By James Hiler | Indiewire September 3, 2013 at 3:49PM
The Documentary slate at BendFilm includes the following films:
"Antarctica: A Year On Ice"-Director Anthony Powell presents a
visually stunning chronicle of what it is like for the everyday workers
who live at the bottom of the planet in Antarctica for a full year.(West Coast Premiere)
"Before the Spring After the Fall"-Three years before the Arab Spring, director Jed Rothstein traveled to Egypt to film with young rock musicians fighting for free expression. They met a young singer whose family was already risking everything in a fight that would become a revolution, and change the course of history.
"Bending Steel"-In Dave Carroll’s intimate documentary exploring the lost art of the old-time strongman and one man's struggle to overcome limitations of body and mind follows the endearing and unassuming Chris Schoeck. While preparing to perform amazing and unique feats of strength publicly, Chris also struggles to overcome crippling fears and inhibitions. What unfolds is one man's remarkable journey to find his place in the world.(West Coast Premiere)
"Digital Dharma: One Man's Mission To Save A Culture"-director Dafma Yachni in, chronicles the 50-year journey of E. Gene Smith, a Mormon from Utah. He’s the unlikely leader of an effort to rescue, preserve, and share 20,000 volumes of ancient Tibetan text and the film is an epic of one man's mission that became the catalyst for an international movement to provide free access to the story of a people.(Pacific Northwest Premiere)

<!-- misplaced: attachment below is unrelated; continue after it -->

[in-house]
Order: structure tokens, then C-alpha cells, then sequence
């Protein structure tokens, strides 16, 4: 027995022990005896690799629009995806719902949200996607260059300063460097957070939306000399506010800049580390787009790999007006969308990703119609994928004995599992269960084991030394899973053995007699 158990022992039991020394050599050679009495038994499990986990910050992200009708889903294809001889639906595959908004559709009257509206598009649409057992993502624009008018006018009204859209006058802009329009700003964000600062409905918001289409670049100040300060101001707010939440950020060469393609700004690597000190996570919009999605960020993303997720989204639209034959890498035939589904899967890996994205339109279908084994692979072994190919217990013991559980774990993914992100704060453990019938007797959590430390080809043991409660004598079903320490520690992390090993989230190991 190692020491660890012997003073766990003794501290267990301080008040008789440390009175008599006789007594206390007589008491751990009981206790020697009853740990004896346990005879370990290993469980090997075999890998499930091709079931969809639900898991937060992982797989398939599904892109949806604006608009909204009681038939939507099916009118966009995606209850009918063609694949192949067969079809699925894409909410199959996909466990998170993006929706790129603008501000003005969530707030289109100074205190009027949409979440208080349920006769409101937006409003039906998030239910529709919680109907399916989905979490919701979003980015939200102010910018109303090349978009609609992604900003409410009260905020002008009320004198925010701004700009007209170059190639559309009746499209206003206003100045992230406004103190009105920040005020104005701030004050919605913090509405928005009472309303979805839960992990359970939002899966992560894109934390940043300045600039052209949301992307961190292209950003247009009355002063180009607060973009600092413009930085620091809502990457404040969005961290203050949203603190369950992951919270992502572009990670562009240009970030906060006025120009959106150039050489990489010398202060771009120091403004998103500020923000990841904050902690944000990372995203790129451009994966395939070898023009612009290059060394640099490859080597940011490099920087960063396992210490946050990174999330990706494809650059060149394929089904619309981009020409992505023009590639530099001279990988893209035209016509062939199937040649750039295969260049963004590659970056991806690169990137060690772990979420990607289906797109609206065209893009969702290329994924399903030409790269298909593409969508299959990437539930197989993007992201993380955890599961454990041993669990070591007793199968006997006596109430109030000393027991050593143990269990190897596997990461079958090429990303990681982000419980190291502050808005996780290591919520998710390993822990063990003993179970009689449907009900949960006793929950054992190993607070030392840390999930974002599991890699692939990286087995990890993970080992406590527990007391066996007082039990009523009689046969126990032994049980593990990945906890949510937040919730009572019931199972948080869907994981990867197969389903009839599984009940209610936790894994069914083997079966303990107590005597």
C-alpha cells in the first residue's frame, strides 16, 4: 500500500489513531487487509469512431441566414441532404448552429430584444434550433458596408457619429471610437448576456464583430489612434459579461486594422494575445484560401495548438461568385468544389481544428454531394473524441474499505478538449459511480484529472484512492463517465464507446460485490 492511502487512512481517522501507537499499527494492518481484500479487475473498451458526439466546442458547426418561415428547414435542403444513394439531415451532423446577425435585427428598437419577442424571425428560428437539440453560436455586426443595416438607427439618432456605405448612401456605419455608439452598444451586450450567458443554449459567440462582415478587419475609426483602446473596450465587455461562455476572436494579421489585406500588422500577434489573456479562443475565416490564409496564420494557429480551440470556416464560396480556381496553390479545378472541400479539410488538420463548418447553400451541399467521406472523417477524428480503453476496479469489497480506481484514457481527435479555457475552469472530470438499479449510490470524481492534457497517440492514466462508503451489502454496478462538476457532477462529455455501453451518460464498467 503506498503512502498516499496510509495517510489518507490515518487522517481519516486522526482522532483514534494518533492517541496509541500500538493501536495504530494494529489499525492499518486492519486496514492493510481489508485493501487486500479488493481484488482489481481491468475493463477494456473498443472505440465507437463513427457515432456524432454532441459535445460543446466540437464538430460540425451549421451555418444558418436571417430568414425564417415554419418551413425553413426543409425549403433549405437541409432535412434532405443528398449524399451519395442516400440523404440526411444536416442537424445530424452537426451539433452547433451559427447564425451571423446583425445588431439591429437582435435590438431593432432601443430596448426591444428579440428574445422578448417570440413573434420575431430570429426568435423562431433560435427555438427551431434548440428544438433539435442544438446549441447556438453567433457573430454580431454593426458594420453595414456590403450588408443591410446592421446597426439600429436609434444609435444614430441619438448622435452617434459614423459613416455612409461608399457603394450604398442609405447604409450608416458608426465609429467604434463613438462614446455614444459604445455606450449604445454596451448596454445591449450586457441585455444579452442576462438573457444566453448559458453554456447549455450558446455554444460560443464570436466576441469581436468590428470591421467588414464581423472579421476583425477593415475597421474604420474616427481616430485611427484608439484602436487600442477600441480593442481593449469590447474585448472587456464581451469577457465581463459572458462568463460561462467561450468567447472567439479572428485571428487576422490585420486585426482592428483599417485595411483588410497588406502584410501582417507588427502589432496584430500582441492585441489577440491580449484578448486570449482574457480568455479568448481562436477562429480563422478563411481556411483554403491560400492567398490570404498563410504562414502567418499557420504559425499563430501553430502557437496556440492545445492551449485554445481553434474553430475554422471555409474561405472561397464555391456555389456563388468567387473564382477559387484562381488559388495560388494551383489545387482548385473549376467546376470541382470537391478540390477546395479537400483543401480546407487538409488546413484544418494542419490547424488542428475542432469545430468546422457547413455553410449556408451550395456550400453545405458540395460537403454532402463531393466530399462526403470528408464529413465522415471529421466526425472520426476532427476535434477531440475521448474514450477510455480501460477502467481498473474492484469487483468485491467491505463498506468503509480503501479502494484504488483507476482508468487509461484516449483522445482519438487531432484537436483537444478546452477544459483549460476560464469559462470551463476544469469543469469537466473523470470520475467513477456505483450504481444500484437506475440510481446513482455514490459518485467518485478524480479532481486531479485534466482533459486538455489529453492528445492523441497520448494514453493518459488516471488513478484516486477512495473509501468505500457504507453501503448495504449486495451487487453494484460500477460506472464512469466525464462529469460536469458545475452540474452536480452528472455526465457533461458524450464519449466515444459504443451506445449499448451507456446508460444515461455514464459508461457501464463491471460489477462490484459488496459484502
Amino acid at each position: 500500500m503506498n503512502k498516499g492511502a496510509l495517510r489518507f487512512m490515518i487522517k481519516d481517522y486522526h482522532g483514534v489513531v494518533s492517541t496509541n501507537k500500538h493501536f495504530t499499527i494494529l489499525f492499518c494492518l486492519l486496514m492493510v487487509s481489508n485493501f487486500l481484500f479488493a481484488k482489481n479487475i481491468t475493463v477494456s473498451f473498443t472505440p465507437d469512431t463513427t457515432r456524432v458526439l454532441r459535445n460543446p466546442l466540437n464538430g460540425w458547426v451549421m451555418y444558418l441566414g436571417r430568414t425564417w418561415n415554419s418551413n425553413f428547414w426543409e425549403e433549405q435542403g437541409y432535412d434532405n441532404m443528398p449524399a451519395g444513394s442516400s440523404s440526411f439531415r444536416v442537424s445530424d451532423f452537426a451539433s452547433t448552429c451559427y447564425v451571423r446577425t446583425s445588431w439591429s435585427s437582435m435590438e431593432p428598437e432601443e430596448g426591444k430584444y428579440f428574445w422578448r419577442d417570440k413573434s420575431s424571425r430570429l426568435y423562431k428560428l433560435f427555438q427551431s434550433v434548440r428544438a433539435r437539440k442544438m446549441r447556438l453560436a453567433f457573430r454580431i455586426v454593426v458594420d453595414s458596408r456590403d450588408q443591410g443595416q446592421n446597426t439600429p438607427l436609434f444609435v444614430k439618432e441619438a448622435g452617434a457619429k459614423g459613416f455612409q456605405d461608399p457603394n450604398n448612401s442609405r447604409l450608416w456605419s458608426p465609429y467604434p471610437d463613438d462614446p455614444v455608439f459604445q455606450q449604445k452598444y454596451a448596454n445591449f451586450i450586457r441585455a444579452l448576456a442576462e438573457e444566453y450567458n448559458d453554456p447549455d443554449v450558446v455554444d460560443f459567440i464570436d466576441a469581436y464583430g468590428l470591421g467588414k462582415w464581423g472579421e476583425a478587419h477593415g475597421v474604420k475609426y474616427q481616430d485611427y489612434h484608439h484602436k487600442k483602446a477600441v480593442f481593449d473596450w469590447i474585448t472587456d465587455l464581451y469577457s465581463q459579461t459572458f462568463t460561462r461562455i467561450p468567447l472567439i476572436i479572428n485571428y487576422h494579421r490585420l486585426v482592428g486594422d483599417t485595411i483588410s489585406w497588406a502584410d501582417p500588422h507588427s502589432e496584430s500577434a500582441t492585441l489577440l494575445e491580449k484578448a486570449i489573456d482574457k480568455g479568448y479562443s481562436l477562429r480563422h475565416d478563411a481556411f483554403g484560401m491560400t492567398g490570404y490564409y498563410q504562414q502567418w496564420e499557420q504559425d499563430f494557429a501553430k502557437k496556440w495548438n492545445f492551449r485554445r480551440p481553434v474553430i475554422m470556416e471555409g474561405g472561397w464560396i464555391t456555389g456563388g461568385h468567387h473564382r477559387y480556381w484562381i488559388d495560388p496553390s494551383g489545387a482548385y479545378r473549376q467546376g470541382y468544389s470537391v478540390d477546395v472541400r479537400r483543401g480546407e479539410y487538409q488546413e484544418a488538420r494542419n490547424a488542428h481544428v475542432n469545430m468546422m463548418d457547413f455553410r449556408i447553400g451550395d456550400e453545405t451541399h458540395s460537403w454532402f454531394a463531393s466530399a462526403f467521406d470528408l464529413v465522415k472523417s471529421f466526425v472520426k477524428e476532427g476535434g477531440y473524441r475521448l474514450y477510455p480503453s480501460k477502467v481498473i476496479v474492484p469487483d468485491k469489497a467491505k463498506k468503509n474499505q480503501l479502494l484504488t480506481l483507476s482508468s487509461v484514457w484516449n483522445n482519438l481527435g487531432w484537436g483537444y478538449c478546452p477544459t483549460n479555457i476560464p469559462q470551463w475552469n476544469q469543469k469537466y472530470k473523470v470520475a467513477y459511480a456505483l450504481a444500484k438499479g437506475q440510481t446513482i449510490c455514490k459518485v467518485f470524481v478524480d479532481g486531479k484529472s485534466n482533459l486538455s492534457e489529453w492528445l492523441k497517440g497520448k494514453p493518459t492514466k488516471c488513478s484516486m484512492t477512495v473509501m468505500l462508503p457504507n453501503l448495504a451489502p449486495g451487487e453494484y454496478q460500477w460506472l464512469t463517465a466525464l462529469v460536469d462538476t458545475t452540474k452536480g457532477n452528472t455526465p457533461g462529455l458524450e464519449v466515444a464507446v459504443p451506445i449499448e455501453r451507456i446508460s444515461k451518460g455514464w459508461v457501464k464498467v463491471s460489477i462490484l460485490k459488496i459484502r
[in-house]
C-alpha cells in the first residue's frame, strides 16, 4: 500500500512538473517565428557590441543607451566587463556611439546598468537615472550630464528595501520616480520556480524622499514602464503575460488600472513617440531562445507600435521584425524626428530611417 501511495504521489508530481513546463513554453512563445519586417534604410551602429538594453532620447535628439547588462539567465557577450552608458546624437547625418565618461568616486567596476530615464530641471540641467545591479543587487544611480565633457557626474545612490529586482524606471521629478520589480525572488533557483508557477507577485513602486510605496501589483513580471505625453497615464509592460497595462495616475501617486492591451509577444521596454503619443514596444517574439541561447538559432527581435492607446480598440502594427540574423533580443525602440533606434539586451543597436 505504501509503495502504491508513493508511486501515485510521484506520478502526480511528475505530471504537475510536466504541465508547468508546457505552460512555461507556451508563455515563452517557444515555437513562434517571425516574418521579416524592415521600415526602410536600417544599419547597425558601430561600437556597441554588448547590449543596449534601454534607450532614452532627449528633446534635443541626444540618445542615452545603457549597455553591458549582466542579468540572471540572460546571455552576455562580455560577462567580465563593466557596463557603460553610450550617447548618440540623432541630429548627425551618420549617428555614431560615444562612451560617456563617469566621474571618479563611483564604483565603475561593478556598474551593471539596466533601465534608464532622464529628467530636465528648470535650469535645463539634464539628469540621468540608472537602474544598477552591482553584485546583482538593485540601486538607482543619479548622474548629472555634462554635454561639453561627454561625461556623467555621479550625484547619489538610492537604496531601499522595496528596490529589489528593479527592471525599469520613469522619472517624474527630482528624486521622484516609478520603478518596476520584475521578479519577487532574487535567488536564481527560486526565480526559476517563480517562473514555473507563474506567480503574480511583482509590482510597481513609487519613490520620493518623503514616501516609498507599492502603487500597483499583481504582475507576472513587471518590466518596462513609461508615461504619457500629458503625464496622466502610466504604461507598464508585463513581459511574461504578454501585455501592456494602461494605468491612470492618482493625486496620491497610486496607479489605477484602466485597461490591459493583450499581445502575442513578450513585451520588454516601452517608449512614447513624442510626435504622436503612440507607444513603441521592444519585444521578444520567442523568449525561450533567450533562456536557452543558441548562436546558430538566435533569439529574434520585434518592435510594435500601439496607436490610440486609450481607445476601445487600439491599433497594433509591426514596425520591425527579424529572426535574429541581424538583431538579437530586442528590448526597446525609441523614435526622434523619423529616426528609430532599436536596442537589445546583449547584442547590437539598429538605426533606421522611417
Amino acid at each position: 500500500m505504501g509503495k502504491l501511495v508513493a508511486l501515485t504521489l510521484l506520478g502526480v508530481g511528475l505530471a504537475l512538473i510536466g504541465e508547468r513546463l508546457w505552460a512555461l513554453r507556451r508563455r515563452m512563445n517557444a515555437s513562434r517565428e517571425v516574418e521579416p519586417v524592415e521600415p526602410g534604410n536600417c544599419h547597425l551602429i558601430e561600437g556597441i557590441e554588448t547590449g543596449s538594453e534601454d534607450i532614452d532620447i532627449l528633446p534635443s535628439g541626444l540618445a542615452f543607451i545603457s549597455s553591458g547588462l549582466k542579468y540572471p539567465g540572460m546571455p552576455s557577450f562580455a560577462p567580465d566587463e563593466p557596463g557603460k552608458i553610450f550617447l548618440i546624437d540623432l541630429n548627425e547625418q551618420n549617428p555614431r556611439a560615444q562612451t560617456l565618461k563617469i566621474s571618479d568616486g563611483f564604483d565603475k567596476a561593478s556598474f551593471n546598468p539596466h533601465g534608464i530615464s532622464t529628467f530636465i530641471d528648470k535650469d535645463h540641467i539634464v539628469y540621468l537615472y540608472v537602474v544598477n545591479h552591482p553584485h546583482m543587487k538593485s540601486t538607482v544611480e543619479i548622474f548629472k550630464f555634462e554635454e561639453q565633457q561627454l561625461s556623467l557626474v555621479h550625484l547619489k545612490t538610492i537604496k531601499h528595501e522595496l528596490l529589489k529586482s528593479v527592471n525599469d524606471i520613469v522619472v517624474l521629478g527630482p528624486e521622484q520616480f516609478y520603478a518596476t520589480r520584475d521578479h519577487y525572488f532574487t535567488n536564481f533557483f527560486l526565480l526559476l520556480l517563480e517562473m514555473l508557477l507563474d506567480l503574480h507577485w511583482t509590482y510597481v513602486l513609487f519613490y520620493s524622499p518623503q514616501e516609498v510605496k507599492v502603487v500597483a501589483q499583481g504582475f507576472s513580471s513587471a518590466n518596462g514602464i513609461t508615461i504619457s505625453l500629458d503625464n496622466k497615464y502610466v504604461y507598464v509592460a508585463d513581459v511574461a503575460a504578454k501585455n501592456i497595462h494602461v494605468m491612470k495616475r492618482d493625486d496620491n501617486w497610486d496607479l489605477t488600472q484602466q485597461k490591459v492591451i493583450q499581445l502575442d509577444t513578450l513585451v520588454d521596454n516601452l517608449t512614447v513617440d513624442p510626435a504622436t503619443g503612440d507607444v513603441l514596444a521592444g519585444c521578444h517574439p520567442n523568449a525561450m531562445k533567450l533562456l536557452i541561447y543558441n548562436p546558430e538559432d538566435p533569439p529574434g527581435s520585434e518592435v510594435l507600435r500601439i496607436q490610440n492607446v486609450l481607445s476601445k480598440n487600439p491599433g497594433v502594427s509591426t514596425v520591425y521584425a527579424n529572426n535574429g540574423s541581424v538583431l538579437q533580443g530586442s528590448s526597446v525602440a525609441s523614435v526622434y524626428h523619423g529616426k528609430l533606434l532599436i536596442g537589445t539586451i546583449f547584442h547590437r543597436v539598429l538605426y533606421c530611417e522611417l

"Don't Shout Too Loud"-Courtney D. Campbell’s documentary looks at the media reporting on human trafficking into South Africa ahead of the 2010 FIFA World Cup. It offers the harsh and unsettling theory that special interest groups are manipulating public policy in order to promote their agendas by inflating the scope of human trafficking, causing public panic and diverting resources away from those who require the most help.(World Premiere)
"Finding Hillywood"- Directors Leah Warshawski and Chris Towey present a unique and endearing film about the very beginning of Rwanda's film industry, chronicling one man's road to forgiveness, his effort to heal his country, and the realization that we all must one day face our past.
"GMO OMG"-Today in the United States, by the simple act of feeding ourselves, we unwittingly participate in the largest experiment ever conducted on human beings. Jeremy Siefert’s "GMO OMG" lays bare a father's discovery of GMO’s and the effect they might have on his three young children, the future of food, and the environment as a whole.
"Gore Vidal: The United States of Amnesia"-Vidal’s last word and testimony, it showcases his rapier wit, keen intellect and well-known and eloquently expressed opinions, namely, his position that the radical right has triumphed over “traditional” humanist liberal values. Nicholas D. Wrathall writes and direct. (West Coast Premiere)